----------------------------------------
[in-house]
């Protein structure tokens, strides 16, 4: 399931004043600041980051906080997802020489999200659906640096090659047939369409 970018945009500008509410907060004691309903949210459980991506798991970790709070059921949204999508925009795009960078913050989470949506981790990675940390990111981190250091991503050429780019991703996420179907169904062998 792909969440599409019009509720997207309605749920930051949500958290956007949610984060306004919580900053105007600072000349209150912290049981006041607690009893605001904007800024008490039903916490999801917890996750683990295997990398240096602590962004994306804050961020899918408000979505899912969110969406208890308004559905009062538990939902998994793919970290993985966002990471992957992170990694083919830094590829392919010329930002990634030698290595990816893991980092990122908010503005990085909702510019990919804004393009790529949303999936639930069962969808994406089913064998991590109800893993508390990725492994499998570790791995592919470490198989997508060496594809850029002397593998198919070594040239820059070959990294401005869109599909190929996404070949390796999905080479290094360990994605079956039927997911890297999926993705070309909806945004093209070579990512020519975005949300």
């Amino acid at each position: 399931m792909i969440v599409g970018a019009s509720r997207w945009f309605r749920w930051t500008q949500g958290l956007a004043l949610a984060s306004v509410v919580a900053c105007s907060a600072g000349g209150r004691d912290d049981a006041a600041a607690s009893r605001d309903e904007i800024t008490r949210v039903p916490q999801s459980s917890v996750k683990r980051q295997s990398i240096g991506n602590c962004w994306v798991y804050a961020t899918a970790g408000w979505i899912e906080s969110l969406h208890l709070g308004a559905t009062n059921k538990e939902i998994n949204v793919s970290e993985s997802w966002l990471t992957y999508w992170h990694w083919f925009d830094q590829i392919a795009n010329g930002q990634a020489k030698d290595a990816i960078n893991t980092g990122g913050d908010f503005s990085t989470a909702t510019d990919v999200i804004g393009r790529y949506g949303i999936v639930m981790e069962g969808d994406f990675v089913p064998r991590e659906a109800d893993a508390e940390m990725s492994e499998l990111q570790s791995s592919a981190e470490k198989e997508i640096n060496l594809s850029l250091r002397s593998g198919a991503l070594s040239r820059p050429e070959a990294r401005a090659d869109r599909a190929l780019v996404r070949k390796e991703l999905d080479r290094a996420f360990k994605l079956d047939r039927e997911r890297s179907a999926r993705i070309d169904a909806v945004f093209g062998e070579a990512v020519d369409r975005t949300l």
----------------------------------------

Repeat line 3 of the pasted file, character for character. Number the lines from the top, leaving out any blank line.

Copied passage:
């Amino acid at each position: 399931m792909i969440v599409g970018a019009s509720r997207w945009f309605r749920w930051t500008q949500g958290l956007a004043l949610a984060s306004v509410v919580a900053c105007s907060a600072g000349g209150r004691d912290d049981a006041a600041a607690s009893r605001d309903e904007i800024t008490r949210v039903p916490q999801s459980s917890v996750k683990r980051q295997s990398i240096g991506n602590c962004w994306v798991y804050a961020t899918a970790g408000w979505i899912e906080s969110l969406h208890l709070g308004a559905t009062n059921k538990e939902i998994n949204v793919s970290e993985s997802w966002l990471t992957y999508w992170h990694w083919f925009d830094q590829i392919a795009n010329g930002q990634a020489k030698d290595a990816i960078n893991t980092g990122g913050d908010f503005s990085t989470a909702t510019d990919v999200i804004g393009r790529y949506g949303i999936v639930m981790e069962g969808d994406f990675v089913p064998r991590e659906a109800d893993a508390e940390m990725s492994e499998l990111q570790s791995s592919a981190e470490k198989e997508i640096n060496l594809s850029l250091r002397s593998g198919a991503l070594s040239r820059p050429e070959a990294r401005a090659d869109r599909a190929l780019v996404r070949k390796e991703l999905d080479r290094a996420f360990k994605l079956d047939r039927e997911r890297s179907a999926r993705i070309d169904a909806v945004f093209g062998e070579a990512v020519d369409r975005t949300l």